Ten Rounds with Callaway Apex CF 16 Irons


Callaway has two new iron models for next season and both are in stores now. For professionals and low handicap amateurs there are the one-piece forged Apex Pro 16 with progressive center of gravity placement and a very pleasing headshape/top line designed with input from Callaway’s Tour staff.

The second model, Apex CF 16, updates the Apex irons from two years ago and is considered by Callaway to be “a forged iron for all golfers.” In a first for the company’s forged irons there is a cupface construction in the longCallawayApex16CF_400x300 and mid-irons while the short irons (8- through wedges) have had the face plate redesigned. The set tested of 5-iron through A-wedge had True Temper XP 95 stiff shafts. Note: A cupface clubhead consists of two main pieces, the hosel and rear of the head welded to the face whose edges wrap around forming something like a cup. This construction leaves more of the face unsupported allowing for more flexing at impact and added ball speed. Several manufacturers make use of cupface construction for clubs including drivers and Callaway employ’s it in the XR, XR Pro and Big Bertha irons.

The initial impression at address was favorable, the forged heads have a relatively thin topline and as to be expected there is more offset in the long irons that becomes progressively less down through the wedges. On the range before the first round it was evident how “easy” these were to hit and on the course this paid bonuses. Easy hitting in my experience includes the feel, forgiveness and whether the ball flies with the correct trajectory.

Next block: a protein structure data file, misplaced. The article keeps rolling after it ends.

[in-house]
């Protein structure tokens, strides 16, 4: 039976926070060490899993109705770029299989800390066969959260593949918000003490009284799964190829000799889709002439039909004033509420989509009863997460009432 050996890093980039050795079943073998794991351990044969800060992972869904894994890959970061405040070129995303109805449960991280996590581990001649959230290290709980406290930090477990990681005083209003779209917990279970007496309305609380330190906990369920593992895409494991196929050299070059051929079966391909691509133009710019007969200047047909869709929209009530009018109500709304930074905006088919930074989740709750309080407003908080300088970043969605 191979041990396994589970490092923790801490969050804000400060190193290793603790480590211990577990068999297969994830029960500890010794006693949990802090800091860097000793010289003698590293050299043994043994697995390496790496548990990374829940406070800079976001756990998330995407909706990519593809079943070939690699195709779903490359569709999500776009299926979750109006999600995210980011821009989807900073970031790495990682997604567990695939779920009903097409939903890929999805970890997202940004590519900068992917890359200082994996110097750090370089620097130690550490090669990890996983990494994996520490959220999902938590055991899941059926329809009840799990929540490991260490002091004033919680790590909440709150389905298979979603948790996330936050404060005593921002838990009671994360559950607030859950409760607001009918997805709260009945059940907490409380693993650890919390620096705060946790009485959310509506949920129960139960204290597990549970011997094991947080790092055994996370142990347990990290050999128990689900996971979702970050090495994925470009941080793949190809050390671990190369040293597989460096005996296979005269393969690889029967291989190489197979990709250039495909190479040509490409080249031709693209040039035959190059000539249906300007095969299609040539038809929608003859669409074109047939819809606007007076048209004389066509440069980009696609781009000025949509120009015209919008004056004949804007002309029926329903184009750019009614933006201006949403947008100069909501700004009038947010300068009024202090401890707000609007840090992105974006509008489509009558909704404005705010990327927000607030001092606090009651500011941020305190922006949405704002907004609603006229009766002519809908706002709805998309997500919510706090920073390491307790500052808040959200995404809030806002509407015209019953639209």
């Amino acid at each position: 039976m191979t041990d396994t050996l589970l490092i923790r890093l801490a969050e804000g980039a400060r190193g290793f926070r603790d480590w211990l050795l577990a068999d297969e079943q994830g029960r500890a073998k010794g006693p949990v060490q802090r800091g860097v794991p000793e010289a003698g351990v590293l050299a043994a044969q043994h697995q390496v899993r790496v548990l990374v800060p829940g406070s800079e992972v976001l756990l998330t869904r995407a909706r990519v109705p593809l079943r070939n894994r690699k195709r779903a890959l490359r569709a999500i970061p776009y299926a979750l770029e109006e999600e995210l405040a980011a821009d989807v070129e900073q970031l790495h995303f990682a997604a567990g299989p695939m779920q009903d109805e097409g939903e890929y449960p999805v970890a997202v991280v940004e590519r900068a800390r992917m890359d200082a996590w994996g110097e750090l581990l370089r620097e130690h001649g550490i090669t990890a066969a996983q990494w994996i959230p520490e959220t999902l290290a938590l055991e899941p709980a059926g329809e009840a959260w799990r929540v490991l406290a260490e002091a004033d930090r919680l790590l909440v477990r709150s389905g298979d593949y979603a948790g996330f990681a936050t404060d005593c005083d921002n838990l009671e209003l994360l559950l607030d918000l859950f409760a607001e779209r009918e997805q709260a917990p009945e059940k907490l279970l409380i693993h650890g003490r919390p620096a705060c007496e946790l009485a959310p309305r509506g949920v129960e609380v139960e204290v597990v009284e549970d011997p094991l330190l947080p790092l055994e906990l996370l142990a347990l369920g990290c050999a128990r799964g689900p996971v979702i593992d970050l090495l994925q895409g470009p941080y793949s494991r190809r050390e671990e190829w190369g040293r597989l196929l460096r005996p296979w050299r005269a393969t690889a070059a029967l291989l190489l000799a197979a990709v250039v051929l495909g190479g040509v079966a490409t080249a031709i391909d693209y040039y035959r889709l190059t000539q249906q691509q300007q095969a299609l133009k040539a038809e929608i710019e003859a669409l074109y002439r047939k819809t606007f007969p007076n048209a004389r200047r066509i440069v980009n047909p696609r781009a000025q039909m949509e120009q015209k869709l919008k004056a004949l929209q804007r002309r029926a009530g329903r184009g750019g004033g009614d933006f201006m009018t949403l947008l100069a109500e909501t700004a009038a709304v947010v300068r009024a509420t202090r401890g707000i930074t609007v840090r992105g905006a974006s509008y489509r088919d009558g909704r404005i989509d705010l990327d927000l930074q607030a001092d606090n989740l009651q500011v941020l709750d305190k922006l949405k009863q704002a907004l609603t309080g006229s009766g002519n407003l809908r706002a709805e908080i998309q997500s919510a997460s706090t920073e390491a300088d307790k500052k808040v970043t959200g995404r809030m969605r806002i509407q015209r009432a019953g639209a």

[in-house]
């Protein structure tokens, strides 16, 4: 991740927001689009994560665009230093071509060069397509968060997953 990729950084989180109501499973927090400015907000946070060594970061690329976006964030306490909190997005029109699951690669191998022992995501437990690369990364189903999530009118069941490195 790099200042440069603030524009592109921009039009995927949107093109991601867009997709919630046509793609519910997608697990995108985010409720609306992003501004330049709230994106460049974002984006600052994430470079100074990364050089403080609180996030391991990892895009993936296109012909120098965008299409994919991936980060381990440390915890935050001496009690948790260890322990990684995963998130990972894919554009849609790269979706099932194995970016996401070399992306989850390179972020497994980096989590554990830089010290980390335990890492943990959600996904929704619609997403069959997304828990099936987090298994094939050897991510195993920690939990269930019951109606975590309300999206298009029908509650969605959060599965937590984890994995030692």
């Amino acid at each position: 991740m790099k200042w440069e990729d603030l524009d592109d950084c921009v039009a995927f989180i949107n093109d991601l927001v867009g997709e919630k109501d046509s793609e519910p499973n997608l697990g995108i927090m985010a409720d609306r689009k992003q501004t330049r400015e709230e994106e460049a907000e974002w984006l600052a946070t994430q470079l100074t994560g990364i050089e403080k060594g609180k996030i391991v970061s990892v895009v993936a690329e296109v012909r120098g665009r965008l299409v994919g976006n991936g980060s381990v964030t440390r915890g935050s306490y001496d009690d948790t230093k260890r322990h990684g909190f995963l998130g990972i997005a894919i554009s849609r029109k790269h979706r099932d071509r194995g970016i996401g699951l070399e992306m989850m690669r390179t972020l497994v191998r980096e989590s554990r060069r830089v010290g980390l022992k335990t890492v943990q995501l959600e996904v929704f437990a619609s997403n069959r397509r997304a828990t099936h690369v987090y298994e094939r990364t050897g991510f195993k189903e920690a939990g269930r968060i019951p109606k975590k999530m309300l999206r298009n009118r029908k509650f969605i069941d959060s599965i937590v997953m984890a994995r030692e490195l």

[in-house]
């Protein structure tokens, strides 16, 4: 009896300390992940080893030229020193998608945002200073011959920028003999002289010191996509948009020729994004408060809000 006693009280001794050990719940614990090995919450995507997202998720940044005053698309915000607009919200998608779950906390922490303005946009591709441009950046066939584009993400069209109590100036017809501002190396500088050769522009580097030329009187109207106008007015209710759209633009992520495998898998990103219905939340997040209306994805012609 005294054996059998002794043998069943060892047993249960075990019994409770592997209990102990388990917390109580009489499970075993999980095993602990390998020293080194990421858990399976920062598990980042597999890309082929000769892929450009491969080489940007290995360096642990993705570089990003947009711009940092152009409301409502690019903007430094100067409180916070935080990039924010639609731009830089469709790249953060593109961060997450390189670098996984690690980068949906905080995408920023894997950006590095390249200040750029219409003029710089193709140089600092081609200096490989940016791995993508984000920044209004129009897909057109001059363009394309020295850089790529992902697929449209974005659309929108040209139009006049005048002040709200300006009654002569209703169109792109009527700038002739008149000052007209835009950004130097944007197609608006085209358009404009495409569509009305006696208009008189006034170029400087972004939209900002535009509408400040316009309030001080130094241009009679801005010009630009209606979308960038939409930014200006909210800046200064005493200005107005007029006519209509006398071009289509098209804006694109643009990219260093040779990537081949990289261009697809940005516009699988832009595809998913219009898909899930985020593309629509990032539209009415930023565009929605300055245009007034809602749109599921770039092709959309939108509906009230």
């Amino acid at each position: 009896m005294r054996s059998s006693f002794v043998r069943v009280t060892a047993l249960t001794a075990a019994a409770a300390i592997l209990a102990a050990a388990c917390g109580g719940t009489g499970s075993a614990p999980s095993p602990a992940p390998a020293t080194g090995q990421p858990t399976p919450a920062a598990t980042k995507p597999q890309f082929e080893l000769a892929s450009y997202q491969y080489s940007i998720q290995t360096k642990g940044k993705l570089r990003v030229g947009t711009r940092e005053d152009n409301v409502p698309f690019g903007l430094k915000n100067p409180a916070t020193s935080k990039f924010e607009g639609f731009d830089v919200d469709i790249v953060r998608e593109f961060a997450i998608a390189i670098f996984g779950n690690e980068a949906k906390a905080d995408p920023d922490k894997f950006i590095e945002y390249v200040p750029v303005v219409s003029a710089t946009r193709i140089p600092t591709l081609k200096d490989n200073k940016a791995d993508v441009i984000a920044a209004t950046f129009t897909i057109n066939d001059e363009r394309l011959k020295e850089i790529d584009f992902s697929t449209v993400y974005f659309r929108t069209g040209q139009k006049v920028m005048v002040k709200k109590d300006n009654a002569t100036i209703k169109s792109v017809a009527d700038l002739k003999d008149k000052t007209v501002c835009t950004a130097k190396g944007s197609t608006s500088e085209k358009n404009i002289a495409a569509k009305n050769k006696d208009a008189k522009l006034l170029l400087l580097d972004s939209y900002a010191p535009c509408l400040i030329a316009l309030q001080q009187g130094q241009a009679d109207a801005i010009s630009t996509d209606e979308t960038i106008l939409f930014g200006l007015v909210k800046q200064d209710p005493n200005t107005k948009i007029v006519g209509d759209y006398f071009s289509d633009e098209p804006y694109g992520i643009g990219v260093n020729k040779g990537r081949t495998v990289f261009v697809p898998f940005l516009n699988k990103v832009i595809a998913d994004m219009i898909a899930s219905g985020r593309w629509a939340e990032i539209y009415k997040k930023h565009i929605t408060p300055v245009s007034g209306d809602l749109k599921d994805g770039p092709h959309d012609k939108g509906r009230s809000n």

These irons rate highly for each of those criteria.

A center h2016_Apex_iron_Explode_250x175it felt very solid and even when the center was missed, though the feedback told me of a poor swing, the feeling was still certainly acceptable not “clunky” as with some irons. This is the payoff of Callaway’s design and from the standpoint of forgiveness, similar positive observations could be made. What really struck me and everyone who I asked to hit the Apex 16 CFs was the trajectory, how quickly the ball got up in the air and from one of the higher handicappers, “the ball soared.”

My conclusion is the combination of the flexibility in the face (which tends to increase launch angle), the way the clubhead is weighted and the fact the XP 95 shafts have a low to mid kick point all would help produce the nice high trajectory most of us like from our irons.

Over the ten rounds trial the Apex CF 16s were excellent at digging the ball out from questionable lies such as those found in the Bermuda rough here in Florida. Ball spin appeared to be dependent on the type of ball used and two of the tour-type golf balls—one being Callaway’s Chrome Soft—had lots of stop, even spinning back on occasion which, as most golfers know, is difficult to do on Florida greens.

The seven club set tested retails for $1049.99 and a set of eight (4-iron through A- wedge) is $1199.99, $200 more for graphite shafts.

Negatives: On downwind shots, because of the ease at getting the ball airborne, the ball sometimes appeared to “float” and into the wind at least considering an extra club was a must. Pricing is at the upper end of the range for premium quality irons.

Recommendation: Easy-to-hit is hard to beat and if evaluating new irons Callaway Apex CF 16s should be near the top of those you try.